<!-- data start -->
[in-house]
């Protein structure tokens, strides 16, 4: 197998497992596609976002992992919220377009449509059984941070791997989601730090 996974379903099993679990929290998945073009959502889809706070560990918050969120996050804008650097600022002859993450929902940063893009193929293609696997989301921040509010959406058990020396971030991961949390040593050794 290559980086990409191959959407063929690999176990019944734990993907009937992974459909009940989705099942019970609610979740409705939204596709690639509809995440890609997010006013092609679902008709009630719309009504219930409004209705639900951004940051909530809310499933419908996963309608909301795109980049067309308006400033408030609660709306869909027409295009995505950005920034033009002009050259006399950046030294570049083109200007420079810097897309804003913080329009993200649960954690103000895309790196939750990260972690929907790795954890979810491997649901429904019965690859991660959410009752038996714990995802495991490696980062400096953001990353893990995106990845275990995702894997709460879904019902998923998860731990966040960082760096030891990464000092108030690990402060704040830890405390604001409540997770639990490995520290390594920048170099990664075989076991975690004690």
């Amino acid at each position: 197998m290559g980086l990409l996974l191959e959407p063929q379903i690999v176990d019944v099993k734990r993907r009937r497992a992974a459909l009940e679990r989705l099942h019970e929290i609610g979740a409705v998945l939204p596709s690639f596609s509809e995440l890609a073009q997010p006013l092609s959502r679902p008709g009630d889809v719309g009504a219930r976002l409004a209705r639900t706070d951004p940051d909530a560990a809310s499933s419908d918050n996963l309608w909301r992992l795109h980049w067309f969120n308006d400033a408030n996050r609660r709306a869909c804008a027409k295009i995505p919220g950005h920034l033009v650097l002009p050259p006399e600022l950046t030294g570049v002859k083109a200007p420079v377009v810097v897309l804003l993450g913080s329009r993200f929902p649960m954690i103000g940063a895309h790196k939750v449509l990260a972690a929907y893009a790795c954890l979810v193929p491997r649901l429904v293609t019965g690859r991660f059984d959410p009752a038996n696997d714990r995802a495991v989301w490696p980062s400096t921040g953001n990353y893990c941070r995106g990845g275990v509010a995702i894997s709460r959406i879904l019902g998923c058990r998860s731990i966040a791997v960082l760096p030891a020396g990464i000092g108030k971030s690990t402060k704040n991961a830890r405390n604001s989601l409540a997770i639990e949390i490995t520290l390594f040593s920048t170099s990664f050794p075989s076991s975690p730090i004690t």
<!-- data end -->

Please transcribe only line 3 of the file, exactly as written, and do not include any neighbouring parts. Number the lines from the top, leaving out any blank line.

């Amino acid at each position: 197998m290559g980086l990409l996974l191959e959407p063929q379903i690999v176990d019944v099993k734990r993907r009937r497992a992974a459909l009940e679990r989705l099942h019970e929290i609610g979740a409705v998945l939204p596709s690639f596609s509809e995440l890609a073009q997010p006013l092609s959502r679902p008709g009630d889809v719309g009504a219930r976002l409004a209705r639900t706070d951004p940051d909530a560990a809310s499933s419908d918050n996963l309608w909301r992992l795109h980049w067309f969120n308006d400033a408030n996050r609660r709306a869909c804008a027409k295009i995505p919220g950005h920034l033009v650097l002009p050259p006399e600022l950046t030294g570049v002859k083109a200007p420079v377009v810097v897309l804003l993450g913080s329009r993200f929902p649960m954690i103000g940063a895309h790196k939750v449509l990260a972690a929907y893009a790795c954890l979810v193929p491997r649901l429904v293609t019965g690859r991660f059984d959410p009752a038996n696997d714990r995802a495991v989301w490696p980062s400096t921040g953001n990353y893990c941070r995106g990845g275990v509010a995702i894997s709460r959406i879904l019902g998923c058990r998860s731990i966040a791997v960082l760096p030891a020396g990464i000092g108030k971030s690990t402060k704040n991961a830890r405390n604001s989601l409540a997770i639990e949390i490995t520290l390594f040593s920048t170099s990664f050794p075989s076991s975690p730090i004690t």